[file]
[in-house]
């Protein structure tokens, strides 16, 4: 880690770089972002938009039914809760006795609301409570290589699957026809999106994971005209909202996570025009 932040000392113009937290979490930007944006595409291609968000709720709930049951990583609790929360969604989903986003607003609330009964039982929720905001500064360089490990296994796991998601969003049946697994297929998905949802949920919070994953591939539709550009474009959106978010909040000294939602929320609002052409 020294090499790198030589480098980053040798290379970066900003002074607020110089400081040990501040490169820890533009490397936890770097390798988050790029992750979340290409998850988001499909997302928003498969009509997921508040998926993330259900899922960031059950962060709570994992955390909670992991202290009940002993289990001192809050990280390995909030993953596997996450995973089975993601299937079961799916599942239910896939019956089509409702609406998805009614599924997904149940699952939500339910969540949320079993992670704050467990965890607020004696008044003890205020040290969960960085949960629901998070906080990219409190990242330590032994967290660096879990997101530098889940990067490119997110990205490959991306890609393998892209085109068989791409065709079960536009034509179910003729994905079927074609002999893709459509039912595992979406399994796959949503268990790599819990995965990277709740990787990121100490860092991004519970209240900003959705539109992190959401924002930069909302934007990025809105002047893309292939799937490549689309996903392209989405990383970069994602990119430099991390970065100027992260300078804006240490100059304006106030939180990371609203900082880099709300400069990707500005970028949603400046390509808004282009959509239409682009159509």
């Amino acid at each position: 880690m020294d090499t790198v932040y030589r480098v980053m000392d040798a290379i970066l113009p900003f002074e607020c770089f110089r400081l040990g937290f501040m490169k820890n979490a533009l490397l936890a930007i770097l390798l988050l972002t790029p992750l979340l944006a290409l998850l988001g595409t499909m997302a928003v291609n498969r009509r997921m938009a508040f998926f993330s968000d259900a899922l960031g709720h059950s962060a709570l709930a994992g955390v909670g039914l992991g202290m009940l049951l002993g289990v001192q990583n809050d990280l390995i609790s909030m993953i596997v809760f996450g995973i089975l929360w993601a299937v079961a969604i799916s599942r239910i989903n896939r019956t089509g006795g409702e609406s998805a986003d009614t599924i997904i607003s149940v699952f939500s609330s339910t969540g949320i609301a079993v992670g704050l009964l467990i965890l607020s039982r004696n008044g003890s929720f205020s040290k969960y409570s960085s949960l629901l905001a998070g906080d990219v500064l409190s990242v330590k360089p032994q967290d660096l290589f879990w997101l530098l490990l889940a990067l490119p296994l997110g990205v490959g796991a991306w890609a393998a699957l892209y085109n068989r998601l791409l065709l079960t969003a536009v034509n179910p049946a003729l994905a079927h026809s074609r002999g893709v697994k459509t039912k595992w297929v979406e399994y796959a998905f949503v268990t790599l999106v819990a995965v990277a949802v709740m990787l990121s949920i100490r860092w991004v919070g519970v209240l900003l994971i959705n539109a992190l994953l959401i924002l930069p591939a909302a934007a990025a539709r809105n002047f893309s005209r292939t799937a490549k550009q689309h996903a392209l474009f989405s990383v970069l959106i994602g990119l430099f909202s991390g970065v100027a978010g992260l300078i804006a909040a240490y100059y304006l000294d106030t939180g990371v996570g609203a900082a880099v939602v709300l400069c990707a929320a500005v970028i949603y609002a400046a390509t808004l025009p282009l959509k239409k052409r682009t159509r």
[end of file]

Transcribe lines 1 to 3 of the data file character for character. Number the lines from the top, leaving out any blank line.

[in-house]
């Protein structure tokens, strides 16, 4: 880690770089972002938009039914809760006795609301409570290589699957026809999106994971005209909202996570025009 932040000392113009937290979490930007944006595409291609968000709720709930049951990583609790929360969604989903986003607003609330009964039982929720905001500064360089490990296994796991998601969003049946697994297929998905949802949920919070994953591939539709550009474009959106978010909040000294939602929320609002052409 020294090499790198030589480098980053040798290379970066900003002074607020110089400081040990501040490169820890533009490397936890770097390798988050790029992750979340290409998850988001499909997302928003498969009509997921508040998926993330259900899922960031059950962060709570994992955390909670992991202290009940002993289990001192809050990280390995909030993953596997996450995973089975993601299937079961799916599942239910896939019956089509409702609406998805009614599924997904149940699952939500339910969540949320079993992670704050467990965890607020004696008044003890205020040290969960960085949960629901998070906080990219409190990242330590032994967290660096879990997101530098889940990067490119997110990205490959991306890609393998892209085109068989791409065709079960536009034509179910003729994905079927074609002999893709459509039912595992979406399994796959949503268990790599819990995965990277709740990787990121100490860092991004519970209240900003959705539109992190959401924002930069909302934007990025809105002047893309292939799937490549689309996903392209989405990383970069994602990119430099991390970065100027992260300078804006240490100059304006106030939180990371609203900082880099709300400069990707500005970028949603400046390509808004282009959509239409682009159509």
């Amino acid at each position: 880690m020294d090499t790198v932040y030589r480098v980053m000392d040798a290379i970066l113009p900003f002074e607020c770089f110089r400081l040990g937290f501040m490169k820890n979490a533009l490397l936890a930007i770097l390798l988050l972002t790029p992750l979340l944006a290409l998850l988001g595409t499909m997302a928003v291609n498969r009509r997921m938009a508040f998926f993330s968000d259900a899922l960031g709720h059950s962060a709570l709930a994992g955390v909670g039914l992991g202290m009940l049951l002993g289990v001192q990583n809050d990280l390995i609790s909030m993953i596997v809760f996450g995973i089975l929360w993601a299937v079961a969604i799916s599942r239910i989903n896939r019956t089509g006795g409702e609406s998805a986003d009614t599924i997904i607003s149940v699952f939500s609330s339910t969540g949320i609301a079993v992670g704050l009964l467990i965890l607020s039982r004696n008044g003890s929720f205020s040290k969960y409570s960085s949960l629901l905001a998070g906080d990219v500064l409190s990242v330590k360089p032994q967290d660096l290589f879990w997101l530098l490990l889940a990067l490119p296994l997110g990205v490959g796991a991306w890609a393998a699957l892209y085109n068989r998601l791409l065709l079960t969003a536009v034509n179910p049946a003729l994905a079927h026809s074609r002999g893709v697994k459509t039912k595992w297929v979406e399994y796959a998905f949503v268990t790599l999106v819990a995965v990277a949802v709740m990787l990121s949920i100490r860092w991004v919070g519970v209240l900003l994971i959705n539109a992190l994953l959401i924002l930069p591939a909302a934007a990025a539709r809105n002047f893309s005209r292939t799937a490549k550009q689309h996903a392209l474009f989405s990383v970069l959106i994602g990119l430099f909202s991390g970065v100027a978010g992260l300078i804006a909040a240490y100059y304006l000294d106030t939180g990371v996570g609203a900082a880099v939602v709300l400069c990707a929320a500005v970028i949603y609002a400046a390509t808004l025009p282009l959509k239409k052409r682009t159509r």